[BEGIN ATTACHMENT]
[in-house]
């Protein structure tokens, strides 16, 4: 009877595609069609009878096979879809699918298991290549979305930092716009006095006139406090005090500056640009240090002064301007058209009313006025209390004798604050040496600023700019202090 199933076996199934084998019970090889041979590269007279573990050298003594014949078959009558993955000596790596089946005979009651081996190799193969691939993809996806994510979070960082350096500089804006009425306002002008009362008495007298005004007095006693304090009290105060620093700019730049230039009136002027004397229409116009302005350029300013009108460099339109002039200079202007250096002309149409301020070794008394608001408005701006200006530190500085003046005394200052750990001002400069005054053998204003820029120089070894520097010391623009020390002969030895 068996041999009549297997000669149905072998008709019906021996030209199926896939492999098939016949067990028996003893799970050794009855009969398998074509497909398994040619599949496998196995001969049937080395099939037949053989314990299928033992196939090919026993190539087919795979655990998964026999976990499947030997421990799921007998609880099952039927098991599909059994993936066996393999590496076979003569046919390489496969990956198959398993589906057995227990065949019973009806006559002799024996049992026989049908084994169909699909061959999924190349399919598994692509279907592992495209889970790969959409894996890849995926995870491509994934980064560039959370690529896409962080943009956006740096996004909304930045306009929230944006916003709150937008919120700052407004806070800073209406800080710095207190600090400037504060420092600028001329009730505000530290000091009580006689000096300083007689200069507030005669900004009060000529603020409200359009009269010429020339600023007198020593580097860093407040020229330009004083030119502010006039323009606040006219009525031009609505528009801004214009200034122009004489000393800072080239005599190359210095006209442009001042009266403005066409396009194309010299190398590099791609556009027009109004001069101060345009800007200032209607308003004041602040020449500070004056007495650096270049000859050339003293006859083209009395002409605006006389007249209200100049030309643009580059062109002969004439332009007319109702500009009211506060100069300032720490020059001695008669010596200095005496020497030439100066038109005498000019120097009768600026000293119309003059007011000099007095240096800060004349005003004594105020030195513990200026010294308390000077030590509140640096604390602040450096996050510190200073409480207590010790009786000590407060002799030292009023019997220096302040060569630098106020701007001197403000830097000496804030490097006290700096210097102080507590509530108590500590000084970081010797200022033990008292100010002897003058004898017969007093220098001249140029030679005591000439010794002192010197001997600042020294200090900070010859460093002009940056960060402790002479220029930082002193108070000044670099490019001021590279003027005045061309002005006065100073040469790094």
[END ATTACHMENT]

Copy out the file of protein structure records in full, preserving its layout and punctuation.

[in-house]
């Protein structure tokens, strides 16, 4: 009877595609069609009878096979879809699918298991290549979305930092716009006095006139406090005090500056640009240090002064301007058209009313006025209390004798604050040496600023700019202090 199933076996199934084998019970090889041979590269007279573990050298003594014949078959009558993955000596790596089946005979009651081996190799193969691939993809996806994510979070960082350096500089804006009425306002002008009362008495007298005004007095006693304090009290105060620093700019730049230039009136002027004397229409116009302005350029300013009108460099339109002039200079202007250096002309149409301020070794008394608001408005701006200006530190500085003046005394200052750990001002400069005054053998204003820029120089070894520097010391623009020390002969030895 068996041999009549297997000669149905072998008709019906021996030209199926896939492999098939016949067990028996003893799970050794009855009969398998074509497909398994040619599949496998196995001969049937080395099939037949053989314990299928033992196939090919026993190539087919795979655990998964026999976990499947030997421990799921007998609880099952039927098991599909059994993936066996393999590496076979003569046919390489496969990956198959398993589906057995227990065949019973009806006559002799024996049992026989049908084994169909699909061959999924190349399919598994692509279907592992495209889970790969959409894996890849995926995870491509994934980064560039959370690529896409962080943009956006740096996004909304930045306009929230944006916003709150937008919120700052407004806070800073209406800080710095207190600090400037504060420092600028001329009730505000530290000091009580006689000096300083007689200069507030005669900004009060000529603020409200359009009269010429020339600023007198020593580097860093407040020229330009004083030119502010006039323009606040006219009525031009609505528009801004214009200034122009004489000393800072080239005599190359210095006209442009001042009266403005066409396009194309010299190398590099791609556009027009109004001069101060345009800007200032209607308003004041602040020449500070004056007495650096270049000859050339003293006859083209009395002409605006006389007249209200100049030309643009580059062109002969004439332009007319109702500009009211506060100069300032720490020059001695008669010596200095005496020497030439100066038109005498000019120097009768600026000293119309003059007011000099007095240096800060004349005003004594105020030195513990200026010294308390000077030590509140640096604390602040450096996050510190200073409480207590010790009786000590407060002799030292009023019997220096302040060569630098106020701007001197403000830097000496804030490097006290700096210097102080507590509530108590500590000084970081010797200022033990008292100010002897003058004898017969007093220098001249140029030679005591000439010794002192010197001997600042020294200090900070010859460093002009940056960060402790002479220029930082002193108070000044670099490019001021590279003027005045061309002005006065100073040469790094």